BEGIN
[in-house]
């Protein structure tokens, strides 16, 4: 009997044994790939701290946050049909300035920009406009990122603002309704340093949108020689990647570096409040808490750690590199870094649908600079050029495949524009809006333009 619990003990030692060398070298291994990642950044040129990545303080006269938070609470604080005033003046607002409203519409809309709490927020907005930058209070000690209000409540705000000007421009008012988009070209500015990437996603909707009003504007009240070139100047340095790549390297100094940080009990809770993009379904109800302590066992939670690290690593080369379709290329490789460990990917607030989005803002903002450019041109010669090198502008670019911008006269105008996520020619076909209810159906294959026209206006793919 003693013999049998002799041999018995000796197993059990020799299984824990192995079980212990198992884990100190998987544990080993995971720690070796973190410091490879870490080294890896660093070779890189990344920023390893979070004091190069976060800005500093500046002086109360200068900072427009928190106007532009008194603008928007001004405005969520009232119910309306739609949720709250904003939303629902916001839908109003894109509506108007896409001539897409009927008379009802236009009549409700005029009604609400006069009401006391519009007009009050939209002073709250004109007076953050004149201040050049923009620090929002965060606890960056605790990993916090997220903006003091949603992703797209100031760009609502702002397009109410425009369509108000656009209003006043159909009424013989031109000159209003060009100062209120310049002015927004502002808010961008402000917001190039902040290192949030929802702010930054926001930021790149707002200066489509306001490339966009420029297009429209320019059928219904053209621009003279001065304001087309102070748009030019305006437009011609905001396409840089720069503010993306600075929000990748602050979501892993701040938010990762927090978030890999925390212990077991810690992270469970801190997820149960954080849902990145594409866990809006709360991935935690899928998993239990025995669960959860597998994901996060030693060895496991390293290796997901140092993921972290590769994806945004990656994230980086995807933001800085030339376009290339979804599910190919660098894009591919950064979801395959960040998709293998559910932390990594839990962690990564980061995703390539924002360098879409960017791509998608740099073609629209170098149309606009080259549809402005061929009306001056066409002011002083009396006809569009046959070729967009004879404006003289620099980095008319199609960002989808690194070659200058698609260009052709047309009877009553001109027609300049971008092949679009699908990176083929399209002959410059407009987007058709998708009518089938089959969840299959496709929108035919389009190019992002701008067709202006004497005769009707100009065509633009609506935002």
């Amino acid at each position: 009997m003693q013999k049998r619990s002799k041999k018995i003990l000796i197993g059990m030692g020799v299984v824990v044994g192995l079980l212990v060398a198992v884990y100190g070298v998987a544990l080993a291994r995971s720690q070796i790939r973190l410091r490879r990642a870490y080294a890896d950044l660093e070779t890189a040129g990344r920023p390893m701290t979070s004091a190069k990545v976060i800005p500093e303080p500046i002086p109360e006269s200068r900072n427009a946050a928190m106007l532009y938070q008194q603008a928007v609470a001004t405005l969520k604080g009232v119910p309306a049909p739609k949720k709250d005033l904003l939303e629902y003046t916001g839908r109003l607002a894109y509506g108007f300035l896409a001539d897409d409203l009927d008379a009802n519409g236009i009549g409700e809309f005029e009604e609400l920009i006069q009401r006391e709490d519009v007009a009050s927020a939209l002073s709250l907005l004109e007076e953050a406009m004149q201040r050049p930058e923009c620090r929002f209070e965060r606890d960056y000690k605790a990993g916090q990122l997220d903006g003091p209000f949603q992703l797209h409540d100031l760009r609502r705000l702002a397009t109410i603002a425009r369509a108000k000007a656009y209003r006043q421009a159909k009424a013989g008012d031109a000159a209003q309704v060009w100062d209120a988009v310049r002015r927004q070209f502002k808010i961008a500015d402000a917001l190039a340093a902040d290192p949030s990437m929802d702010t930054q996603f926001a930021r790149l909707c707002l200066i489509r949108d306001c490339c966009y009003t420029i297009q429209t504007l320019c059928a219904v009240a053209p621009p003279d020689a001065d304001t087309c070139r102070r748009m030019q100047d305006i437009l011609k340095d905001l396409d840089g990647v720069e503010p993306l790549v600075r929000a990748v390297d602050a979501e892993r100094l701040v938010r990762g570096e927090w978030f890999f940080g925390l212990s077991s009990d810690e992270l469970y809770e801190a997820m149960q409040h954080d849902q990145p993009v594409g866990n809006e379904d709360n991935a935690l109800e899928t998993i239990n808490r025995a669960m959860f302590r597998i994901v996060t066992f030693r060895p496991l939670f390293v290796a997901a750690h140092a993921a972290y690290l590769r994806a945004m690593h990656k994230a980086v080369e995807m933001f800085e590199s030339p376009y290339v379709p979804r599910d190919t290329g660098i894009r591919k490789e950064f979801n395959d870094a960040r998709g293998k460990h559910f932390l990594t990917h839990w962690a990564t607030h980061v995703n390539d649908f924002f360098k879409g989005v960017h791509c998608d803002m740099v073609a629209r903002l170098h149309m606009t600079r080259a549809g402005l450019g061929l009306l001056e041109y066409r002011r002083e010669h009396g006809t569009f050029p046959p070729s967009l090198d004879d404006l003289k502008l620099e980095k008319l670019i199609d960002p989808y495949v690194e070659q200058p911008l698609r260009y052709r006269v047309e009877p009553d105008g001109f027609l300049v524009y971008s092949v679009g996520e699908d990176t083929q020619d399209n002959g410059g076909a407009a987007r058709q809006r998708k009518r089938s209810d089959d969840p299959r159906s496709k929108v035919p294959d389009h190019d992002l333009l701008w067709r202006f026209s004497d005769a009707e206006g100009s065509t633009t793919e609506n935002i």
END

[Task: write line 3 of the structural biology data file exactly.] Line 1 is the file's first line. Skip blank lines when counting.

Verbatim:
């Amino acid at each position: 009997m003693q013999k049998r619990s002799k041999k018995i003990l000796i197993g059990m030692g020799v299984v824990v044994g192995l079980l212990v060398a198992v884990y100190g070298v998987a544990l080993a291994r995971s720690q070796i790939r973190l410091r490879r990642a870490y080294a890896d950044l660093e070779t890189a040129g990344r920023p390893m701290t979070s004091a190069k990545v976060i800005p500093e303080p500046i002086p109360e006269s200068r900072n427009a946050a928190m106007l532009y938070q008194q603008a928007v609470a001004t405005l969520k604080g009232v119910p309306a049909p739609k949720k709250d005033l904003l939303e629902y003046t916001g839908r109003l607002a894109y509506g108007f300035l896409a001539d897409d409203l009927d008379a009802n519409g236009i009549g409700e809309f005029e009604e609400l920009i006069q009401r006391e709490d519009v007009a009050s927020a939209l002073s709250l907005l004109e007076e953050a406009m004149q201040r050049p930058e923009c620090r929002f209070e965060r606890d960056y000690k605790a990993g916090q990122l997220d903006g003091p209000f949603q992703l797209h409540d100031l760009r609502r705000l702002a397009t109410i603002a425009r369509a108000k000007a656009y209003r006043q421009a159909k009424a013989g008012d031109a000159a209003q309704v060009w100062d209120a988009v310049r002015r927004q070209f502002k808010i961008a500015d402000a917001l190039a340093a902040d290192p949030s990437m929802d702010t930054q996603f926001a930021r790149l909707c707002l200066i489509r949108d306001c490339c966009y009003t420029i297009q429209t504007l320019c059928a219904v009240a053209p621009p003279d020689a001065d304001t087309c070139r102070r748009m030019q100047d305006i437009l011609k340095d905001l396409d840089g990647v720069e503010p993306l790549v600075r929000a990748v390297d602050a979501e892993r100094l701040v938010r990762g570096e927090w978030f890999f940080g925390l212990s077991s009990d810690e992270l469970y809770e801190a997820m149960q409040h954080d849902q990145p993009v594409g866990n809006e379904d709360n991935a935690l109800e899928t998993i239990n808490r025995a669960m959860f302590r597998i994901v996060t066992f030693r060895p496991l939670f390293v290796a997901a750690h140092a993921a972290y690290l590769r994806a945004m690593h990656k994230a980086v080369e995807m933001f800085e590199s030339p376009y290339v379709p979804r599910d190919t290329g660098i894009r591919k490789e950064f979801n395959d870094a960040r998709g293998k460990h559910f932390l990594t990917h839990w962690a990564t607030h980061v995703n390539d649908f924002f360098k879409g989005v960017h791509c998608d803002m740099v073609a629209r903002l170098h149309m606009t600079r080259a549809g402005l450019g061929l009306l001056e041109y066409r002011r002083e010669h009396g006809t569009f050029p046959p070729s967009l090198d004879d404006l003289k502008l620099e980095k008319l670019i199609d960002p989808y495949v690194e070659q200058p911008l698609r260009y052709r006269v047309e009877p009553d105008g001109f027609l300049v524009y971008s092949v679009g996520e699908d990176t083929q020619d399209n002959g410059g076909a407009a987007r058709q809006r998708k009518r089938s209810d089959d969840p299959r159906s496709k929108v035919p294959d389009h190019d992002l333009l701008w067709r202006f026209s004497d005769a009707e206006g100009s065509t633009t793919e609506n935002i």